Theses and Dissertations

Title: The estimation of channel catfish (Ictalurus punctatus Rafinesque) populations in farm ponds from catch statistics

Name: Hatcher, Robert Marlin

Degree: MS

Chair: Dr. E.W. Shell

Resides: FAA Library

University: Auburn

Location: Auburn, Alabama

Date: 1962

Pages: 104

Keywords: Estimation,Channel Catfish,Populations,Farm Ponds,Catch Statistics.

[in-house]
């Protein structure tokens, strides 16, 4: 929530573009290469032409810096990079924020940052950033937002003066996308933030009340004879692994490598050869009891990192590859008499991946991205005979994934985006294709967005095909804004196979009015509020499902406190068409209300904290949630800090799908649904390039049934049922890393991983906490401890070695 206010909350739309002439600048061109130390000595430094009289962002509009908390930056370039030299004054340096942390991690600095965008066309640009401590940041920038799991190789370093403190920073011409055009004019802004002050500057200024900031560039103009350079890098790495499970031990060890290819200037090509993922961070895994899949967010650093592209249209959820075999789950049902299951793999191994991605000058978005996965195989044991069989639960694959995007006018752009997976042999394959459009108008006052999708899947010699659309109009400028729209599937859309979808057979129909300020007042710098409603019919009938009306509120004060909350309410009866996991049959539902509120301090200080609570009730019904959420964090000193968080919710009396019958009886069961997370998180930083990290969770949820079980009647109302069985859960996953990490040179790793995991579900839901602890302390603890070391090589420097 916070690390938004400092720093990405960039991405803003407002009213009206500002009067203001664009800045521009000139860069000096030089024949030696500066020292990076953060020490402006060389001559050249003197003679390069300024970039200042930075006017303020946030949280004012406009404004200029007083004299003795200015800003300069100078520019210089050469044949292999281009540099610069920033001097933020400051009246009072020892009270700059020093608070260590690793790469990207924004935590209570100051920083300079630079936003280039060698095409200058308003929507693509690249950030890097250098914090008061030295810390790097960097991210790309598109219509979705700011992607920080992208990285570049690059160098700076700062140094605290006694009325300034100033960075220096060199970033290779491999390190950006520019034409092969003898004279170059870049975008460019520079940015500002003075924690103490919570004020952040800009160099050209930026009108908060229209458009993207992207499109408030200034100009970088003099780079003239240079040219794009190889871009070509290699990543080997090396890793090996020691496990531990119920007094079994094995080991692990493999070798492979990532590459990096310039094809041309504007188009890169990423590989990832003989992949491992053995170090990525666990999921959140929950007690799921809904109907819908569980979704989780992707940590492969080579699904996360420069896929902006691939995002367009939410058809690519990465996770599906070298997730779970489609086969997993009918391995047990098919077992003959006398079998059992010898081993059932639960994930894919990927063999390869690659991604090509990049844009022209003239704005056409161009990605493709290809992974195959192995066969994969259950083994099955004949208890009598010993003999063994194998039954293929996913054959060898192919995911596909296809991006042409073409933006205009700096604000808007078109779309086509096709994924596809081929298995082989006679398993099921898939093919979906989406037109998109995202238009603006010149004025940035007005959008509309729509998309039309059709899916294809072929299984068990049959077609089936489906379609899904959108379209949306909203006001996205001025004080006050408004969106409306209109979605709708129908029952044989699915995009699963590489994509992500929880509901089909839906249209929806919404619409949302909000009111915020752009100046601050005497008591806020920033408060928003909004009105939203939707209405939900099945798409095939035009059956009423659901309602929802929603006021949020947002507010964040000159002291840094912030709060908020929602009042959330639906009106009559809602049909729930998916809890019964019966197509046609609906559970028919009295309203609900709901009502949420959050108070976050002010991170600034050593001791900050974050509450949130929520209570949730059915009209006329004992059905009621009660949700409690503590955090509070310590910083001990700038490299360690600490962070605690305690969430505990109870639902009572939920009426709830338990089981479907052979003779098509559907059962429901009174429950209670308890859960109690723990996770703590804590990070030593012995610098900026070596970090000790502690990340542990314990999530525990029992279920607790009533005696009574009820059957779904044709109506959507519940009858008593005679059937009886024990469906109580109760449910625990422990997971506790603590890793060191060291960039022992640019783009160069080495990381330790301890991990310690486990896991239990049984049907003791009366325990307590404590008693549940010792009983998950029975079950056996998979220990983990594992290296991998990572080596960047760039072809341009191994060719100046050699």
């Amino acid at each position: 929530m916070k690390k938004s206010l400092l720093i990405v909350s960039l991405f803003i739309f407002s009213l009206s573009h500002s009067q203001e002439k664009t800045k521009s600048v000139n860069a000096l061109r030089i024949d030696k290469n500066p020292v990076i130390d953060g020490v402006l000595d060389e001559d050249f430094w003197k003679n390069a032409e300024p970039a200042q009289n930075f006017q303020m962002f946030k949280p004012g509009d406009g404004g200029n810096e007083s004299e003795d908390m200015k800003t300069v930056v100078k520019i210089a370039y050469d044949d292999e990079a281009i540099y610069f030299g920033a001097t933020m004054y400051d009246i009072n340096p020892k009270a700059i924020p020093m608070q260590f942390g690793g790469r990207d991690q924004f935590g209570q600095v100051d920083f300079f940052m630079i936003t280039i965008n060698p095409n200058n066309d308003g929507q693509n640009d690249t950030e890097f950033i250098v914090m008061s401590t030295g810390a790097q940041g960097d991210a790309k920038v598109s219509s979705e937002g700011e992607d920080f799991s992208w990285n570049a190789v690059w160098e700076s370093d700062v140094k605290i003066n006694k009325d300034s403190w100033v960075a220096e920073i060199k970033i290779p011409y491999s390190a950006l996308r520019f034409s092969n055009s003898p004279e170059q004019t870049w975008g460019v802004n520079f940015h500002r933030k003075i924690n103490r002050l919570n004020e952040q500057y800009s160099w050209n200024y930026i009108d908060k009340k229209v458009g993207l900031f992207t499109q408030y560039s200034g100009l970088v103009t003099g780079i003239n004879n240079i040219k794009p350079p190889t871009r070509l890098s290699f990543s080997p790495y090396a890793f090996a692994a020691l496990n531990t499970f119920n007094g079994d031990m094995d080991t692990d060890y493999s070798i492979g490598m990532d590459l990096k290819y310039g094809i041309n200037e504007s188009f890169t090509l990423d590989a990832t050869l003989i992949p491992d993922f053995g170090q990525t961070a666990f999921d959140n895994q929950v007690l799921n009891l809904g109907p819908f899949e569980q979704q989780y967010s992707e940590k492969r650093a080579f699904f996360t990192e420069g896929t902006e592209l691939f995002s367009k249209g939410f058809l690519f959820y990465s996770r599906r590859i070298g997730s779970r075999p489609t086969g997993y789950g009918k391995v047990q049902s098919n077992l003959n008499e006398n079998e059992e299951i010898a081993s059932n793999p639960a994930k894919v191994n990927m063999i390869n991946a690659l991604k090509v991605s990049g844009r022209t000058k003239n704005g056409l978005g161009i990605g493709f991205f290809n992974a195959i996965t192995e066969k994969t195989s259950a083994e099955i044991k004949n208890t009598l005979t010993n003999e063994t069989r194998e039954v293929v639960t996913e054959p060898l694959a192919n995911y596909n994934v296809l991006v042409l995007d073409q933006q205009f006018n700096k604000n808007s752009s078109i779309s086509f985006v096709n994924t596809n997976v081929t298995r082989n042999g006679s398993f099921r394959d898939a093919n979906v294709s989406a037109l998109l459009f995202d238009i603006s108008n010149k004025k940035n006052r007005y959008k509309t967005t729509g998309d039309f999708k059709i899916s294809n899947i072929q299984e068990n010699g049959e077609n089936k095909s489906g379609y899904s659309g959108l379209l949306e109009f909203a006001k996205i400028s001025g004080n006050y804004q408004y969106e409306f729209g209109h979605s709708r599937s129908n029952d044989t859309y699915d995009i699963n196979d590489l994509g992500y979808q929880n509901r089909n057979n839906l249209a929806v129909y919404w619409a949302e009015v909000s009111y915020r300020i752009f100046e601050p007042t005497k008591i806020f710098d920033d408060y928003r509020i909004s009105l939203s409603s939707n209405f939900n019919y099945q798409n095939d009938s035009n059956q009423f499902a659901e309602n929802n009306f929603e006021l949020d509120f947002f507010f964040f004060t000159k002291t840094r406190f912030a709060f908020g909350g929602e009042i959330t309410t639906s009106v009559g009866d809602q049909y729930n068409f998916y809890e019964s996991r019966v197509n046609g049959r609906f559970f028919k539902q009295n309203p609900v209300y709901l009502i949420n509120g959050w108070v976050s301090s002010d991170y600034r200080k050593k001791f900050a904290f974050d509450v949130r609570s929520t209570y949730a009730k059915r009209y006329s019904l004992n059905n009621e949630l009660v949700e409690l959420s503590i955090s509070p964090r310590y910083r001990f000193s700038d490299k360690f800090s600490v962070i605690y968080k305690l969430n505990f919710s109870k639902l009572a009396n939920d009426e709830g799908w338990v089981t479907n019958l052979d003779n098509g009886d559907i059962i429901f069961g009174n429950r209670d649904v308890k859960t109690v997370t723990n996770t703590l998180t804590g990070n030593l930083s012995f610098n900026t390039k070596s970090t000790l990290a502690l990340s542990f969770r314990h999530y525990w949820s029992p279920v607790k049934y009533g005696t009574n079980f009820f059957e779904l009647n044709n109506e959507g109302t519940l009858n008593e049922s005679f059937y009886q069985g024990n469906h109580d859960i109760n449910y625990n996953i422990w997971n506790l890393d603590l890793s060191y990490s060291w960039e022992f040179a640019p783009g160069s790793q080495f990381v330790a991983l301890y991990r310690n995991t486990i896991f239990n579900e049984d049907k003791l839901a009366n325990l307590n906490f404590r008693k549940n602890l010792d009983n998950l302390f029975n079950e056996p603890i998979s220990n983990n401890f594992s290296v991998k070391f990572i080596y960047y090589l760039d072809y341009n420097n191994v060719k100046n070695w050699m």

The Delury Method was used to estimate the number of channel catfish (Ictalurus punctatus Rafinesque) present at the beginning of the fishing season in 3 separate ponds from the catch records of 20,790 anglers at the Farm Pond Project, Auburn, Alabama. The ponds were drained, and the accuracy of the estimates was determined. Estimates were made using average number of channel catfish caught per hour (catch per unit of effort) for intervals of 1 day, 500 angling hours, 800 angling hours, 1,000 angling hours, and 1 week. Within the same fishing season these estimates were not significantly different from each other. Estimates were made using each of the above intervals of effort, with which the catch per unit of effort was calculated for all anglers and for only the successful anglers. The mean error of the estimates from the true number of channel catfish (total accumulated catch plus the number recovered at draining) from catch records from all and from only successful anglers were respectively -2.9% (range of -10.3% to +6.2%) and +32.76% (range of +10.5% to +60.6%). The assumptions of the method were investigated. The assumptions of nonrecruitment, constant catchability, and of taking a significant proportion of the population had to be satisfied to achieve acceptable estimates of population size. The assumption of non-competing units of fishing gear and of constant fishing pressure did not have to be fully satisfied to achieve reasonably accurate estimates. Factors affecting fishing success and the estimates were investigated from the catch records of 24,298 anglers from 5 fishing seasons. Fishing success was poorer on Saturday than on other days of the week during the first two years of estimation but was not different during the last year that an estimate was made. However, there was no difference in population estimates when Saturday's catch per unit of effort was omitted from or included in the estimate. The use of more than 2 units of fishing gear per angler resulted in little or no increase in fishing success (based on investigation of 5,536 catch records from one fishing season). Fishing success was positively correlated with water temperature during the intervals when there had been little effect of population depletion. The ratio of boat-to-shore anglers, barometric pressure, wind direction, and the degree of cloudiness or amount of precipitation had little or no relationship with fishing success.

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